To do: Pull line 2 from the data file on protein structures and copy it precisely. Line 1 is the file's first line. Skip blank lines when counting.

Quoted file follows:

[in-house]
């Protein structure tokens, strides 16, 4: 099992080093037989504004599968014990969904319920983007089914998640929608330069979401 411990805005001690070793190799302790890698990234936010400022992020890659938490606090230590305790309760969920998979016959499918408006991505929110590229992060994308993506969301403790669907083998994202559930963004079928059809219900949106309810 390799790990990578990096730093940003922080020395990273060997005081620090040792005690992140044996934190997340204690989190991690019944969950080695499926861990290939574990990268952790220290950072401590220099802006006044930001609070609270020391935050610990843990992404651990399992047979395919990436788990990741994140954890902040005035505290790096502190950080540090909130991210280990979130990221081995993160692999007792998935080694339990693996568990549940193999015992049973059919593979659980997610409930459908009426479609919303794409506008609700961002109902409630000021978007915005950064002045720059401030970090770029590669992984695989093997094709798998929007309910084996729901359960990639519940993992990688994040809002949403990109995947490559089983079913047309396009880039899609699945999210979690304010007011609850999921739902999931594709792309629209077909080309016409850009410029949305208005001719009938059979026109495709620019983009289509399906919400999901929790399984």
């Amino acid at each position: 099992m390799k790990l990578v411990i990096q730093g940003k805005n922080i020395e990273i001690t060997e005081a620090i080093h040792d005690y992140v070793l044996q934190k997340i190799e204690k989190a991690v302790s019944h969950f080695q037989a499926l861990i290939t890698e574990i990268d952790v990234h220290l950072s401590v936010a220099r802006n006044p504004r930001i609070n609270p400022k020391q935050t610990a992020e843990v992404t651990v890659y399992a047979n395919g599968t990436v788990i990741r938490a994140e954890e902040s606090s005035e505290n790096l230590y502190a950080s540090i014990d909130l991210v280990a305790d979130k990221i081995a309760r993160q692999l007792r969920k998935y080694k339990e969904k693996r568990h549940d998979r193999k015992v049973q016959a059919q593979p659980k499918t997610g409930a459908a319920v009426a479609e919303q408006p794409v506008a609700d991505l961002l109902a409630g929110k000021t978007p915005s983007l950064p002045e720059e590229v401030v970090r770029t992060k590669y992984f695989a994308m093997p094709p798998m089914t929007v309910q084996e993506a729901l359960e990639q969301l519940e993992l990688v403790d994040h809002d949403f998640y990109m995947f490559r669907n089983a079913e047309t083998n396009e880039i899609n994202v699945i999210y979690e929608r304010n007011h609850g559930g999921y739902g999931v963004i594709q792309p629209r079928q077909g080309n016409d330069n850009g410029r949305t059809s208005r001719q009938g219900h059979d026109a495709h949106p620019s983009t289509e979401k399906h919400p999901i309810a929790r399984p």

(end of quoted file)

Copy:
């Protein structure tokens, strides 16, 4: 099992080093037989504004599968014990969904319920983007089914998640929608330069979401 411990805005001690070793190799302790890698990234936010400022992020890659938490606090230590305790309760969920998979016959499918408006991505929110590229992060994308993506969301403790669907083998994202559930963004079928059809219900949106309810 390799790990990578990096730093940003922080020395990273060997005081620090040792005690992140044996934190997340204690989190991690019944969950080695499926861990290939574990990268952790220290950072401590220099802006006044930001609070609270020391935050610990843990992404651990399992047979395919990436788990990741994140954890902040005035505290790096502190950080540090909130991210280990979130990221081995993160692999007792998935080694339990693996568990549940193999015992049973059919593979659980997610409930459908009426479609919303794409506008609700961002109902409630000021978007915005950064002045720059401030970090770029590669992984695989093997094709798998929007309910084996729901359960990639519940993992990688994040809002949403990109995947490559089983079913047309396009880039899609699945999210979690304010007011609850999921739902999931594709792309629209077909080309016409850009410029949305208005001719009938059979026109495709620019983009289509399906919400999901929790399984």